Douglas adopted a logo that showed aircraft circling a globe, replacing the original winged heart logo. The logo evolved into an aircraft, a rocket, and a globe. This logo was later adopted by McDonnell Douglas, and then became the basis of Boeing's current logo after their 1997 merger.[11]

Pre-war[edit]

The company is most famous for the "DC" (Douglas Commercial) series of commercial aircraft, including what is often regarded as the most significant transport aircraft ever made: the Douglas DC-3, which was also produced as a military transport known as the C-47 Skytrain or "Dakota" in British service. Many Douglas aircraft had long service lives.

Douglas Aircraft designed and built a wide variety of aircraft for the U.S. military, including the Navy, Army Air Forces, Marine Corps, Air Force, and Coast Guard.

The company initially built torpedo bombers for the U.S. Navy, but it developed a number of different versions of these aircraft, including reconnaissance planes and airmail aircraft. Within five years, the company was building about 100 aircraft annually. Among the early employees at Douglas were Ed Heinemann, "Dutch" Kindelberger, and Jack Northrop, who later founded the Northrop Corporation.[12]

The company retained its military market and expanded into amphibian airplanes in the late 1920s, also moving its facilities to Clover Field at Santa Monica, California. The Santa Monica complex was so large, the mail girls used roller skates to deliver the intracompany mail. By the end of World War II, Douglas had facilities at Santa Monica, El Segundo, Long Beach, and Torrance, California, Tulsa and Midwest City, Oklahoma, and Chicago, Illinois.[13]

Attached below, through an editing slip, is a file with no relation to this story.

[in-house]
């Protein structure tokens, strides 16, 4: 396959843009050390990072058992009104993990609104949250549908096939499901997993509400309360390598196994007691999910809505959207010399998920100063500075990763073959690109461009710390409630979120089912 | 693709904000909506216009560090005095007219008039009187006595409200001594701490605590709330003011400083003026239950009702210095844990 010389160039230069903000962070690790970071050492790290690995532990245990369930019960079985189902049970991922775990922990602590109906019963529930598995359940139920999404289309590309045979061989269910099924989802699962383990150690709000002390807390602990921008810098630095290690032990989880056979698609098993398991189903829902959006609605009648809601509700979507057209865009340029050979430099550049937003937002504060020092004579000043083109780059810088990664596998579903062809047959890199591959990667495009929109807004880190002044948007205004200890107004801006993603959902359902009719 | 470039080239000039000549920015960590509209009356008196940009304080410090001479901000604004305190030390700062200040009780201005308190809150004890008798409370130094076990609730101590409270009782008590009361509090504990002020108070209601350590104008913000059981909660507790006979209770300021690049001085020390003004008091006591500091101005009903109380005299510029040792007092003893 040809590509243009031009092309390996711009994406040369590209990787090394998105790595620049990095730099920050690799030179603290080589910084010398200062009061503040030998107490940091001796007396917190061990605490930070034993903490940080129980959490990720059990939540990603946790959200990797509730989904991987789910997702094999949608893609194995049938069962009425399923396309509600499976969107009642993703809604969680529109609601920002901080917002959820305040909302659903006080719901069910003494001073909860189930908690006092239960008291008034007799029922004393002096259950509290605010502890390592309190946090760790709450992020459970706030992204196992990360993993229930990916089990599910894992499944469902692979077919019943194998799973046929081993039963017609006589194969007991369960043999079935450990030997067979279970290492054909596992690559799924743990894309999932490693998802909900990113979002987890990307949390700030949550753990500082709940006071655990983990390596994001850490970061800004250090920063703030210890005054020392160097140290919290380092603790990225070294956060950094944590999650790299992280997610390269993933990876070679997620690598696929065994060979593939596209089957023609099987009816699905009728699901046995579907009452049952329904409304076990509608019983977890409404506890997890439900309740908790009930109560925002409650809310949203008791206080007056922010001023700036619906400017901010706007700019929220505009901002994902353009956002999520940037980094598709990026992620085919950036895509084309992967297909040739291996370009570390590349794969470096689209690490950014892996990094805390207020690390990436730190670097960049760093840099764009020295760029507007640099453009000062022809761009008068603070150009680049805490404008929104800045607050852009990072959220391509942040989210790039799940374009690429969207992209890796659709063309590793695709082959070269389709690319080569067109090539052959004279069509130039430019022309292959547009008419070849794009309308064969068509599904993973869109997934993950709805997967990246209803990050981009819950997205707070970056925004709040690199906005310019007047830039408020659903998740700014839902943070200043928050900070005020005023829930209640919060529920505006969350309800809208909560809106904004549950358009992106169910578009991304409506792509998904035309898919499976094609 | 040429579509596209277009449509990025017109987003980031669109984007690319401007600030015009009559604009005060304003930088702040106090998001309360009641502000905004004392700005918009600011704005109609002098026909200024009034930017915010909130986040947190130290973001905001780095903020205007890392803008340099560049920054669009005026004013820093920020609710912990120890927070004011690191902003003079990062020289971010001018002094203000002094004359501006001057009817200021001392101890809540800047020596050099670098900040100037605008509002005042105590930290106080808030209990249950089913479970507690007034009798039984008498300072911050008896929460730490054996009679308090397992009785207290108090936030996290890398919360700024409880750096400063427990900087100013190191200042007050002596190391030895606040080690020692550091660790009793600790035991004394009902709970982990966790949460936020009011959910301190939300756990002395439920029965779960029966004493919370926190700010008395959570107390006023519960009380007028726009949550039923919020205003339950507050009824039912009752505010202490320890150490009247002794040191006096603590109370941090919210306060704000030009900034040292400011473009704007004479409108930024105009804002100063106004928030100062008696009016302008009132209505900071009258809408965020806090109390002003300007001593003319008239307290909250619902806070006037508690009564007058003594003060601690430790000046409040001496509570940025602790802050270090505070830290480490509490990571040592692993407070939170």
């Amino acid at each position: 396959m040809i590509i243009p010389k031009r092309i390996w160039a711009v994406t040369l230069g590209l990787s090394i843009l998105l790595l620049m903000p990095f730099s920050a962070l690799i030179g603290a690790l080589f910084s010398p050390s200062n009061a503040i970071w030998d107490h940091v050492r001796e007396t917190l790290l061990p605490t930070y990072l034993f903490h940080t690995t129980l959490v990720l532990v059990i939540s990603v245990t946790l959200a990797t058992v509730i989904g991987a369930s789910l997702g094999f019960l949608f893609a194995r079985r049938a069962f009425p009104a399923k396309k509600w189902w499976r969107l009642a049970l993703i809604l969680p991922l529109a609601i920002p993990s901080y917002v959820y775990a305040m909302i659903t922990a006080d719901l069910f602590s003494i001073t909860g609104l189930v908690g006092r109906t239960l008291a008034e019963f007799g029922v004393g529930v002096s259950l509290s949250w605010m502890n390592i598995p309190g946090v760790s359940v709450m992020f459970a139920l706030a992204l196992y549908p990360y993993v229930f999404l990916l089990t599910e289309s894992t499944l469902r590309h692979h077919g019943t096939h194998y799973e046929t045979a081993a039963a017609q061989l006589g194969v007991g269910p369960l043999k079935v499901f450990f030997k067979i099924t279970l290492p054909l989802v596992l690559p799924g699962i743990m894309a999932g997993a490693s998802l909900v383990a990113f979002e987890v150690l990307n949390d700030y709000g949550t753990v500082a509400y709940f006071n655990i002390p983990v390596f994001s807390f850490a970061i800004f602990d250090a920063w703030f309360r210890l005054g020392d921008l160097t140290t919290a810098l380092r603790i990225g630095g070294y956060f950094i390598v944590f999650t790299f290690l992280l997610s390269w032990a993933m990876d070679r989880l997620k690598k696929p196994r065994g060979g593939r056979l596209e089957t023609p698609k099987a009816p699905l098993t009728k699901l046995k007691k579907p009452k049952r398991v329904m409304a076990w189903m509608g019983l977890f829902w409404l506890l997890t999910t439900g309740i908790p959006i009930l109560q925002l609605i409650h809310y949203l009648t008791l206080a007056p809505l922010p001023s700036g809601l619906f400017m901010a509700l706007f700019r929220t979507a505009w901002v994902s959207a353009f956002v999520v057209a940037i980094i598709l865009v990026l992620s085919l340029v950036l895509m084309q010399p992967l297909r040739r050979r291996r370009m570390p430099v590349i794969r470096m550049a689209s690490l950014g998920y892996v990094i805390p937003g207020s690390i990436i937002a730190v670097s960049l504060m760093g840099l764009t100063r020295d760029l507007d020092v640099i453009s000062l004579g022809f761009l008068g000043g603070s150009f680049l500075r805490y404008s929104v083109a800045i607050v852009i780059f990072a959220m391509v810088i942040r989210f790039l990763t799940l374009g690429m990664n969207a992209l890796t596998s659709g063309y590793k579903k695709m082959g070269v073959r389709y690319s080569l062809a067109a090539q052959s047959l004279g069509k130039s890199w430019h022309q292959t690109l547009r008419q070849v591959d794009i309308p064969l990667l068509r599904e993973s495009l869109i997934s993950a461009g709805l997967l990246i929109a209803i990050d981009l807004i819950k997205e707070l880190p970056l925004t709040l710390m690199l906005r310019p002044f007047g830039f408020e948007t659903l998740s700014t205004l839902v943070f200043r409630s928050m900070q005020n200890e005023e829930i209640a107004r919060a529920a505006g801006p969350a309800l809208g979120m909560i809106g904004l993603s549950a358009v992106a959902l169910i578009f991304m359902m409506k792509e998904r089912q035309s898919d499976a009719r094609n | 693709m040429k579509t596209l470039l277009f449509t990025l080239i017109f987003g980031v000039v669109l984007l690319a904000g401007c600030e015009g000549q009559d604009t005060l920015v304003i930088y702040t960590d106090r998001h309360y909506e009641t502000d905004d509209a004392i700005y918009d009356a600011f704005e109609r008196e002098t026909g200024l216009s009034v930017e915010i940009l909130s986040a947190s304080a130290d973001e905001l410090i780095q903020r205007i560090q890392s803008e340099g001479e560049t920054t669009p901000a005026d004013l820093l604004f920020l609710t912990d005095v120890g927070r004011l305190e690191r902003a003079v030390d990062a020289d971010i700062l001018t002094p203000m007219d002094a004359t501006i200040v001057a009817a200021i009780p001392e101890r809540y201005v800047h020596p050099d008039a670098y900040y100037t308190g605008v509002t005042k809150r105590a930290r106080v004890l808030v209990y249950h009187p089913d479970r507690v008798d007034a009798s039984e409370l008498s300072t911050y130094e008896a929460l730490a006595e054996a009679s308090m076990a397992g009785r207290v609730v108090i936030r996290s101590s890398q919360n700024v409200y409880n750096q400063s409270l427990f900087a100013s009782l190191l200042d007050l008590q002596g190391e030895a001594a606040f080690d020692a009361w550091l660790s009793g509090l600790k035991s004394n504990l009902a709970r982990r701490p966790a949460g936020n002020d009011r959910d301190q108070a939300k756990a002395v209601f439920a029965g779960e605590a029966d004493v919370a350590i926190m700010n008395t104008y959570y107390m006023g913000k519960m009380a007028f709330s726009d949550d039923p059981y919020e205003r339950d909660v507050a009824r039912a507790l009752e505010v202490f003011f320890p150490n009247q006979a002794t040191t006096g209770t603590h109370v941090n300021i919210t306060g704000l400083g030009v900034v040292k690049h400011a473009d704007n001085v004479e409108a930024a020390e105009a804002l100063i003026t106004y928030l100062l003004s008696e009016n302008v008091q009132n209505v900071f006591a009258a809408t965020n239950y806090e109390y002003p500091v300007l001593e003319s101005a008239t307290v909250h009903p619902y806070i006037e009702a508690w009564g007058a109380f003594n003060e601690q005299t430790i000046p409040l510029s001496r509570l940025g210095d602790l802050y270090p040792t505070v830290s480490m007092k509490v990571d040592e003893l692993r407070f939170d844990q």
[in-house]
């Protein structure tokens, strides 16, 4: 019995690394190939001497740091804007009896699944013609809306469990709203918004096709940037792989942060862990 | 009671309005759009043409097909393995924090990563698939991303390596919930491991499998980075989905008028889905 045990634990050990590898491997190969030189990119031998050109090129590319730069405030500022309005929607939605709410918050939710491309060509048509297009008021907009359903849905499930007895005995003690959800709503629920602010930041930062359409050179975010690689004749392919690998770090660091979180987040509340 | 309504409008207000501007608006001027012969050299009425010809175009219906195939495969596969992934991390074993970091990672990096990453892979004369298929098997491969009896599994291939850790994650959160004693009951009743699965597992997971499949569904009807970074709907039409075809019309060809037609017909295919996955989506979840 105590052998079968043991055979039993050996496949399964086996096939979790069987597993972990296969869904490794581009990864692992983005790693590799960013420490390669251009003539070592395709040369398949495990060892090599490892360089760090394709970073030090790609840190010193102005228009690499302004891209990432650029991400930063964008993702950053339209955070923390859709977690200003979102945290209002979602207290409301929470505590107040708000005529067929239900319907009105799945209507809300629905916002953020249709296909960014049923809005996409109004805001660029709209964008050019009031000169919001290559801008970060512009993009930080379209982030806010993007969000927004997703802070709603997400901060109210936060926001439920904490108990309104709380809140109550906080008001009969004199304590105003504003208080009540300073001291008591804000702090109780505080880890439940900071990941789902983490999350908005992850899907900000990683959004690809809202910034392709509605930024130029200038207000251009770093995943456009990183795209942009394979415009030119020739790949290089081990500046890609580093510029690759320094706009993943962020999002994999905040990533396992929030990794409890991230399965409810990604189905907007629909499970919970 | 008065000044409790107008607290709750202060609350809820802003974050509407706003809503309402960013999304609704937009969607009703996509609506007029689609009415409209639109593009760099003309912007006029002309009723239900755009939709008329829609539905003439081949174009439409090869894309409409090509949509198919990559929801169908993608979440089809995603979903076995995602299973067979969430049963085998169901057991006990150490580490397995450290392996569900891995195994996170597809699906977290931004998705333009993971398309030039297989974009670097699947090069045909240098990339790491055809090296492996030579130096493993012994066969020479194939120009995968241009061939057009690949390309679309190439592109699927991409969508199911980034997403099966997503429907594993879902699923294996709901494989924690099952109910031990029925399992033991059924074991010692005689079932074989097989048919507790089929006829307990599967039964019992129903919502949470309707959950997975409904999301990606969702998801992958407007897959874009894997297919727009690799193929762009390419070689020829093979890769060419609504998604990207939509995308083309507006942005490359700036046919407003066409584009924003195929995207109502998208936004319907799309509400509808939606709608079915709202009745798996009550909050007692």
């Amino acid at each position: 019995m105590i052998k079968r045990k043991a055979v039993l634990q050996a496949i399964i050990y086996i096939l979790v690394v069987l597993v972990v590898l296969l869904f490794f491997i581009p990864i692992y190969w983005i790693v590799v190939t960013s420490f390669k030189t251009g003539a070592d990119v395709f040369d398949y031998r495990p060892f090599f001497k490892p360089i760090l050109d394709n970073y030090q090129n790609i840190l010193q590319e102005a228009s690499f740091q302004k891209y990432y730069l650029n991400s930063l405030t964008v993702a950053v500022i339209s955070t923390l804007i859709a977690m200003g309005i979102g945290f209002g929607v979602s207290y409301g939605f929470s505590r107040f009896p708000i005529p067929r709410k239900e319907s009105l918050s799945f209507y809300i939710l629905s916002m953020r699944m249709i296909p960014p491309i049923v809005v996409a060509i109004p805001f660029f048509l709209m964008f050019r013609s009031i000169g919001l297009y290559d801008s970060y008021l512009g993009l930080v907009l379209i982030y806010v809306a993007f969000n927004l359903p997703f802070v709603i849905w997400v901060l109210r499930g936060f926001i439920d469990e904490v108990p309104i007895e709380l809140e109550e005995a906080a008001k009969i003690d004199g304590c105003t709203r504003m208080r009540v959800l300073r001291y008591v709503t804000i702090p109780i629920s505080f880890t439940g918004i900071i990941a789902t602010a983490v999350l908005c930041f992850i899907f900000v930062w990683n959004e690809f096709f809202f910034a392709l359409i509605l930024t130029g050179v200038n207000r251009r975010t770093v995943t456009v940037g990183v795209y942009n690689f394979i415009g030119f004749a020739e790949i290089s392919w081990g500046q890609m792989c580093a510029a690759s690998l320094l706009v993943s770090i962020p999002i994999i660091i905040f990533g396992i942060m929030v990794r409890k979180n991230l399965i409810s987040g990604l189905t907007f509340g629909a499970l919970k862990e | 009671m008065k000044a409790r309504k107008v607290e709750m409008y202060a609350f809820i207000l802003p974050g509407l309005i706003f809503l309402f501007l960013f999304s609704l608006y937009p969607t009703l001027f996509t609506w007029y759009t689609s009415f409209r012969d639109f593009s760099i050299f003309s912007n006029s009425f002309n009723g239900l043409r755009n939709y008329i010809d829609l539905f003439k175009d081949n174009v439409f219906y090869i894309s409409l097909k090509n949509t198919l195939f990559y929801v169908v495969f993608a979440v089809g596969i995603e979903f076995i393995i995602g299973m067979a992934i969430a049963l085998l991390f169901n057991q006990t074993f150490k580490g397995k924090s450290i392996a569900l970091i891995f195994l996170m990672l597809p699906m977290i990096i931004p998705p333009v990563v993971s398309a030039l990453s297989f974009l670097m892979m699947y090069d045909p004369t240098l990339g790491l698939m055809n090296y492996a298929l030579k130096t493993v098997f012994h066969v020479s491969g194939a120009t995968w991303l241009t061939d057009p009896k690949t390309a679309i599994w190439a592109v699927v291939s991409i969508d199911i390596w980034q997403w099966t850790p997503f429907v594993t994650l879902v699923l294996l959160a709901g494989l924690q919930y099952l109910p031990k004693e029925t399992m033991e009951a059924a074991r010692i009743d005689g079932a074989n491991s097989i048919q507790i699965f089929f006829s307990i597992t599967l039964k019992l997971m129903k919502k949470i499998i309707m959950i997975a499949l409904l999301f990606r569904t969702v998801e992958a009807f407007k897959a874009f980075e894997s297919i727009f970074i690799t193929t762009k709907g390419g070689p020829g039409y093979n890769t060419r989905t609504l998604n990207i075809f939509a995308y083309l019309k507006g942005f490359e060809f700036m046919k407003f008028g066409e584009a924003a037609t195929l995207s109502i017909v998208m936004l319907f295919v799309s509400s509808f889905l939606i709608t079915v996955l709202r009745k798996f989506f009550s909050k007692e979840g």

Machine tool operator at the Douglas Aircraft plant, Long Beach, California in World War II. After losing thousands of workers to military service, American manufacturers hired women for production positions, to the point where the typical aircraft plant's workforce was 40% female.[14]

In 1934, Douglas produced a commercial twin-engined transport plane, the Douglas DC-2, followed by the famous DC-3 in 1936. The wide range of aircraft produced by Douglas included airliners, light and medium bombers, fighter aircraft, transports, reconnaissance aircraft, and experimental aircraft.

World War II[edit]

Women at work on bomber, Douglas Aircraft Company, Long Beach, California in October 1942